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THE MEANING OF MARXISM
The CP adapts to the right...again

By Paul D'Amato | July 22, 2005 | Page 13

THE COMMUNIST Party (CP) at its recent convention in Chicago reaffirmed its support for the Democratic Party.

"The Bush administration is a right-wing authoritarian regime," explained CP national chair Sam Webb in his opening remarks, "and broad sections of the labor movement--center forces, social democrats, Democrats, social reformists, liberals, even some Republicans--are opposing its policies and battling capitalist globalization as well.

"Don't we have to unite with them," he concluded, "in fighting policies of the Bush administration?"

Webb cited as a key political goal "Taking back Congress in 2006," by which he clearly did not mean running CP candidates for Congress but securing a Democratic majority.

Though the party today is a shadow of its size and influence in the 1930s, its political outlook remains virtually unchanged since the CP adopted its "popular front" strategy in 1935. "The main enemy of the people of America today," then-CP leader Earl Browder announced at a May 20, 1936 meeting in Madison Square Garden, "is the Republican-Liberty League-Hearst combination. We must place as the center of our work in the election campaign the need for combating this reactionary bloc and defeating its plans in 1936."

The "people's front" had its origins in Stalin's desire to cement alliances with various capitalist states against the threat of Hitler's Germany.

The parties were instructed to make an about-turn after the rise of Hitler. From denouncing all social democrats and reformists as "social fascists," in some cases worse than fascism itself, the Communist Parties now swung around to make completely uncritical alliances not only with reformist workers' parties but with middle-class and bourgeois parties.

In the U.S., this took the form of the "democratic front," that is, uncritical support for Roosevelt and the Democratic Party. The CP declared that forces "within and around" the Democratic Party were a key component of the People's Front in the U.S.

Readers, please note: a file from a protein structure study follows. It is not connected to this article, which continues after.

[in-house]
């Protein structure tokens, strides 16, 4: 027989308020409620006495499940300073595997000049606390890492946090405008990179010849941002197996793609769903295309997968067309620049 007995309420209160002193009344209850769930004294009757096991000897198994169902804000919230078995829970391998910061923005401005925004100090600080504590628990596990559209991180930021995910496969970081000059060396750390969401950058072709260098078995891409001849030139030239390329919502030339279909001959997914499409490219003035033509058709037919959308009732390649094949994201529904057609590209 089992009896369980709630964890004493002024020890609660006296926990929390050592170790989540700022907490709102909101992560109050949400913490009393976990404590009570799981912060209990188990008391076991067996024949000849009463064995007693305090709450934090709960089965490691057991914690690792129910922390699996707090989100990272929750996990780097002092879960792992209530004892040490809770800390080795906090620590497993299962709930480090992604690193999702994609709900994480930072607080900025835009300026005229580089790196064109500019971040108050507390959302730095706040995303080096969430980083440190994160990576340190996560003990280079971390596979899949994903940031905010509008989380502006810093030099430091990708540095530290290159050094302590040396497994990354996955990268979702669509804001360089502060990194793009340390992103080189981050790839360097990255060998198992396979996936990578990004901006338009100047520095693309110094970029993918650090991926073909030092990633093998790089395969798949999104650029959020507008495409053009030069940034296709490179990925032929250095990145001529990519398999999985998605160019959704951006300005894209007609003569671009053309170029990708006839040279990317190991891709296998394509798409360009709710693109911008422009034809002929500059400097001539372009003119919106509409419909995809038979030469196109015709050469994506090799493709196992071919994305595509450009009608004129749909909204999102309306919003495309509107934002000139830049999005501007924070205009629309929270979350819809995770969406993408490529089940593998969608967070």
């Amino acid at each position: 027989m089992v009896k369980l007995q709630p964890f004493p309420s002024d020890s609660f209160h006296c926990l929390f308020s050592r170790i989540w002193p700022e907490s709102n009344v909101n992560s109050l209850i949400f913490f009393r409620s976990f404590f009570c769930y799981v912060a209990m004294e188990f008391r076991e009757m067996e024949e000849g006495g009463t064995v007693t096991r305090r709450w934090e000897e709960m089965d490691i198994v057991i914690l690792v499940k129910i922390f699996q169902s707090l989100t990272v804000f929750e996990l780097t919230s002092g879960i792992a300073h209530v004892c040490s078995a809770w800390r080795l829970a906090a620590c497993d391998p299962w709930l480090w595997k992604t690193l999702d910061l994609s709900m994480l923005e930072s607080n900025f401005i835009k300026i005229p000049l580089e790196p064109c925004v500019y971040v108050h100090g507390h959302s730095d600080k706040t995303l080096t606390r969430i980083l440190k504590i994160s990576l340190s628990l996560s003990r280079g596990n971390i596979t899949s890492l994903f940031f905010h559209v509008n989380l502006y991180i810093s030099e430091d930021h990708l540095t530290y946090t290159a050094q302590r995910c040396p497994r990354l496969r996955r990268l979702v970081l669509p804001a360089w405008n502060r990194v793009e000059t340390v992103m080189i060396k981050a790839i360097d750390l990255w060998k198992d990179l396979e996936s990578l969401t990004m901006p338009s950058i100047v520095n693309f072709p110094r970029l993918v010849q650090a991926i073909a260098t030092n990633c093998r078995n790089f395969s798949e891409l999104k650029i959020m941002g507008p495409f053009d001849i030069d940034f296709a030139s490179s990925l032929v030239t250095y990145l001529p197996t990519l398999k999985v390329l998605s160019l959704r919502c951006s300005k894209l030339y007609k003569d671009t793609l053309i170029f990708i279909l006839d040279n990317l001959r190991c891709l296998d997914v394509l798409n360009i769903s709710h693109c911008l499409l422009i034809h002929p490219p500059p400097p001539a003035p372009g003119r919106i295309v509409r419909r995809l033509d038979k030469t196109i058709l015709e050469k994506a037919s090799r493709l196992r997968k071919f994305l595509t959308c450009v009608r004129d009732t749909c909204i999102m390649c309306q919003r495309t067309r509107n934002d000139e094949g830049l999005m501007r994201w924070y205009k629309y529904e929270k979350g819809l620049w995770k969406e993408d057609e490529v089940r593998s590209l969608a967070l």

According to CP leader Gene Dennis, this "democratic front" included not only of workers and middle-class people but also "important sections of the upper middle class and certain liberal sections of the bourgeoisie."

Browder was worried that open CP support would actually cost Roosevelt support, so he was given broad leeway to determine how best to back him. Hence the CP called for a "defeat of reaction," rather than openly campaigning for Roosevelt.

As for this "democratic front," the CP was happy to play the hunting dog. CP leader Clarence Hathaway explained in 1938, though the CP "will not be admitted into this progressive force," the party should "support the progressive movement, not demanding the admittance of our party, not making this a condition for our support of the democratic forces, but showing by our activity in the campaign, by our energetic support for the progressive candidates, that our Party is a constructive force entitled to entrance."

Thus, the CP's own rationale for the "democratic front" openly proclaimed the need for the party to completely subordinate itself to the Democratic Party, to which it had to "prove itself."

From this point on, aside from a brief interlude when the party did another about-face during the Hitler-Stalin pact and briefly returned to a formal policy of opposition to Roosevelt, it consistently attacked any attempt to build any third party outside the Democrats as playing into the hands of "reaction."

The CP denounced left-wing critics of Roosevelt as "agents of fascism." During the war, the CP became a fervent cheerleader of the U.S. war effort, even going so far as agreeing with the unions' no-strike pledge and supporting the internment of 120,000 people of Japanese descent, calling it "a necessary war measure."

The logic of the popular front was to adapt rightward, and the same logic is on display today. The party's magazine, Political Affairs, recently published an article entitled "Gay Marriage: Too Much, Too Early." It would be farcical if it weren't so tragic.

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